Love Child

R. Dean Taylor, Frank Wilson, Pam Sawyer, Deke Richards, 1968

The song opens with the line "You think that I don't feel love." To whom is this addressed? Why does this person think this?

What is a "tenement slum?" What is suggested as the reason the protagonist of the song grew up in one?

Why won't the protagonist sleep with her partner?

What do you think is meant by the line "We'll only end up hating the child we may be creating"? How does the song differ from earlier hits of the Supremes?

"Love Child" performed by Diana Ross and The Supremes on Love Child, © 1968. Available on Itunes, Spotify, and YouTube.

For more information on Diana Ross visit her fan site.

Rights have not been secured to reprint the words for this song. Please consult this online source

https://www.azlyrics.com/lyrics/dianaross/lovechild.html

Love child single
"Love Child" single cover.

In the early 1960s, a group of Detroit teenagers sang for Motown founder Berry Gordy. The girls—Diana Ross, Mary Wilson, Florence Ballard, and Betty McGlown—impressed Gordy, who signed them to the Motown label after they graduated from high school. Located in Detroit, Motown's company slogan was "the sound of America," and the record label, run by Africans Americans, signed African American musicians. Ross (who later changed her name to Diana Ross), Wilson, and Ballard became one of Motown's premier groups, known as the Supremes.

When Gordy was starting Motown, many songs by African American musicians were categorized as R&B—historically classified as a Black genre—and were not part of the Top 40 charts. To change this, Gordy and his teams of writers, lyricists, producers, and musicians focused on love and non-controversial, universal subjects in songs designed to appeal to Black and white audiences alike. Recorded in Motown's studio, known as Hitsville USA, over 150 Motown songs became number one hits, including the Supremes' "Baby Love," "Stop! In the Name of Love," and "Where Did Our Love Go?"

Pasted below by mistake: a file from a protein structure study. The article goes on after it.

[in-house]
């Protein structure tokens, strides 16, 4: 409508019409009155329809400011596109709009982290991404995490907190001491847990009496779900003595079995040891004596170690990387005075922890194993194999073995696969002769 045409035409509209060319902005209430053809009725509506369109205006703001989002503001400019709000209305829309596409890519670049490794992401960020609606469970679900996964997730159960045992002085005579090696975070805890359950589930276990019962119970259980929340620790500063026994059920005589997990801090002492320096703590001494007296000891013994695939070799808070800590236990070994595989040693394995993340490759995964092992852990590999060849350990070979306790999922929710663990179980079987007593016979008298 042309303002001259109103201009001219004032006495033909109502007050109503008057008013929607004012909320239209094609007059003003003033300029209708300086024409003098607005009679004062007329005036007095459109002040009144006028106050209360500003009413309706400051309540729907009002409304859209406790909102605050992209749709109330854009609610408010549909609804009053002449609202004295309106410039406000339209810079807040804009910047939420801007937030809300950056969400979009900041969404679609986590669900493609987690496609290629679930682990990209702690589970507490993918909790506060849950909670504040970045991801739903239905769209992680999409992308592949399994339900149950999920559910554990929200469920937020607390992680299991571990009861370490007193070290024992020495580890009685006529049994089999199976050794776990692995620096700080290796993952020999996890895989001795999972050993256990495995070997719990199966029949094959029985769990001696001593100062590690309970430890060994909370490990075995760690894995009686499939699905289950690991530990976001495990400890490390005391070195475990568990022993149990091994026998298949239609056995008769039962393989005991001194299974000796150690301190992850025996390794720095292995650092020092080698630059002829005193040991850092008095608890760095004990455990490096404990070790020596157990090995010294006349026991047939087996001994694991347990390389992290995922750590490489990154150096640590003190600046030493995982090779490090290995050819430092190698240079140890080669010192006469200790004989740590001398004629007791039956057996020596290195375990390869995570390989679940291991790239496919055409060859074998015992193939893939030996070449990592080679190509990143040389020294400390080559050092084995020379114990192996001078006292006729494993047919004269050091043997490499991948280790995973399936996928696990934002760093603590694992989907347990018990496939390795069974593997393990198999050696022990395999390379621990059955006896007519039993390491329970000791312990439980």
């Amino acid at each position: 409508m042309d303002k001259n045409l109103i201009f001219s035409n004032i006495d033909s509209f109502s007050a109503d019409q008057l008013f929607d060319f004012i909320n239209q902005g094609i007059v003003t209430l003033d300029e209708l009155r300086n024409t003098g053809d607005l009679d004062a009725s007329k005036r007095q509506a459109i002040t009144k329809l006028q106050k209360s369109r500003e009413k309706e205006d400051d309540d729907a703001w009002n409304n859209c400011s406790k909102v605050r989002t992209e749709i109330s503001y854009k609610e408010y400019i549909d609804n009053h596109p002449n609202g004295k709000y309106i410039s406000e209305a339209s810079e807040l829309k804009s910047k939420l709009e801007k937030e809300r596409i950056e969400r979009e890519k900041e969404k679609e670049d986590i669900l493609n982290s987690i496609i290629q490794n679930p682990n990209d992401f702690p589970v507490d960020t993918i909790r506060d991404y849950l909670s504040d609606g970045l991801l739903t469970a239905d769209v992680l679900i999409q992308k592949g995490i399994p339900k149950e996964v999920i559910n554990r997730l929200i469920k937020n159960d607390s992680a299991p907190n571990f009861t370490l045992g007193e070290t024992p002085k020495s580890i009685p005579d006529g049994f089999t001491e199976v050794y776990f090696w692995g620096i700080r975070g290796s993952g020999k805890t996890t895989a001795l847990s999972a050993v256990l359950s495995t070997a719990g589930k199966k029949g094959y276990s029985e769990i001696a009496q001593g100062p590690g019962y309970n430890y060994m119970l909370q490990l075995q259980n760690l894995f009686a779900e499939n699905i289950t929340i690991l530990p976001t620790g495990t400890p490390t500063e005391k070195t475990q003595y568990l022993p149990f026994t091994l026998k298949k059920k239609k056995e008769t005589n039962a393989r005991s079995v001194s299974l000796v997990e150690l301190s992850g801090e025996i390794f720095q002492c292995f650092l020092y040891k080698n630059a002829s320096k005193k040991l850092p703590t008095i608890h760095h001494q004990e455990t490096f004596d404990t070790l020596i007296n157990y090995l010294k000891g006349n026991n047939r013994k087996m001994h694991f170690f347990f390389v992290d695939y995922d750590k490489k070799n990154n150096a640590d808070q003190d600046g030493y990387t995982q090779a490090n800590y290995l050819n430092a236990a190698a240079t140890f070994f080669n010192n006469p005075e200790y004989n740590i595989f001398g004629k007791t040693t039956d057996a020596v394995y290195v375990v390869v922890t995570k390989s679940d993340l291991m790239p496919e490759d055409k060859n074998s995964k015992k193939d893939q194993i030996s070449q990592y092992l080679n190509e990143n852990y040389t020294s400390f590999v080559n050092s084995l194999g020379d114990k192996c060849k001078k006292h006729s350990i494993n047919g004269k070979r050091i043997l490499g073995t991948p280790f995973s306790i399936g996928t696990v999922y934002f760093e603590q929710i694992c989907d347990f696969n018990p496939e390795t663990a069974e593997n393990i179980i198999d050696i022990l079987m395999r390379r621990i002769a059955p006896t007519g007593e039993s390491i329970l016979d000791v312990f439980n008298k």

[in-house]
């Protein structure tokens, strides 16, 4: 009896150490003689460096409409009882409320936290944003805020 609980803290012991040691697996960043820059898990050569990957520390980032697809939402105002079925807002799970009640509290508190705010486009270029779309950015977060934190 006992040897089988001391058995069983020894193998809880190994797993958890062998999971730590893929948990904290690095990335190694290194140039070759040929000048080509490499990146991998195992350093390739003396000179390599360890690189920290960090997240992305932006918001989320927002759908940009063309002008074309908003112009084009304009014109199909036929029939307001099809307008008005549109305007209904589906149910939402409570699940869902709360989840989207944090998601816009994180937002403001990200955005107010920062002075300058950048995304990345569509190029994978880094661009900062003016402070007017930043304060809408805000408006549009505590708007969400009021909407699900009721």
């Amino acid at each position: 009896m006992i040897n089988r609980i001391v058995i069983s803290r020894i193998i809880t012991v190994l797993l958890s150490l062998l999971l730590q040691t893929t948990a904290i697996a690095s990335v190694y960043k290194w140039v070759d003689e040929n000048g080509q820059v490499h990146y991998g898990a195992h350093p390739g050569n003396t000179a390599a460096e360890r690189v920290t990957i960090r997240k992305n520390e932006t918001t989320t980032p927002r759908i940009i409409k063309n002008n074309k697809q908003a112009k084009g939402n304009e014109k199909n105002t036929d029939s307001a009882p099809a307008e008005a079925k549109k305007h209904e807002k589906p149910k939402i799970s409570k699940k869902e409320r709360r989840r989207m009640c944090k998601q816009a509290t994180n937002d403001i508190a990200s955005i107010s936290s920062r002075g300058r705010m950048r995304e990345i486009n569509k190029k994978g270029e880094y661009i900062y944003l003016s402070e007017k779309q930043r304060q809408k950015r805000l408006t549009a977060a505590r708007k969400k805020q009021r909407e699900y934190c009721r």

In 1968, amid a dispute with some of his songwriters, Gordy put together a new songwriting team that came to be known as "the Clan." The Clan—which included songwriters and producers Dean Taylor, Frank Wilson, Pam Sawyer, and Deke Richards—was tasked with developing a new hit for the Supremes, and they decided to also create a new sound and feel for the group. Focusing on a more mature sound and lyrics that addressed social issues, the team wrote "Love Child."

The song is written as a personal narrative. In the lyrics, a woman explains to her boyfriend her difficulties growing up as a child without married parents and informs him that she does not want to sleep with him for fear of bringing another "love child" into the world. The lyrics mention the "hurt" and "shame" that she felt, recalling that "her father left, never even married Mom." Having a baby without being married was not a subject often addressed in songs at the time, but Gordy felt that the song turned a negative image into a positive statement.

The Supremes sang the song on the Ed Sullivan Show in 1968 in cut-off jeans and shorts, natural hairstyles, and bare feet, and they sang on a set that looked like a front-porch stoop. This performance projected their new image, which was less formal than the fancy wigs and dresses that the group had become known for.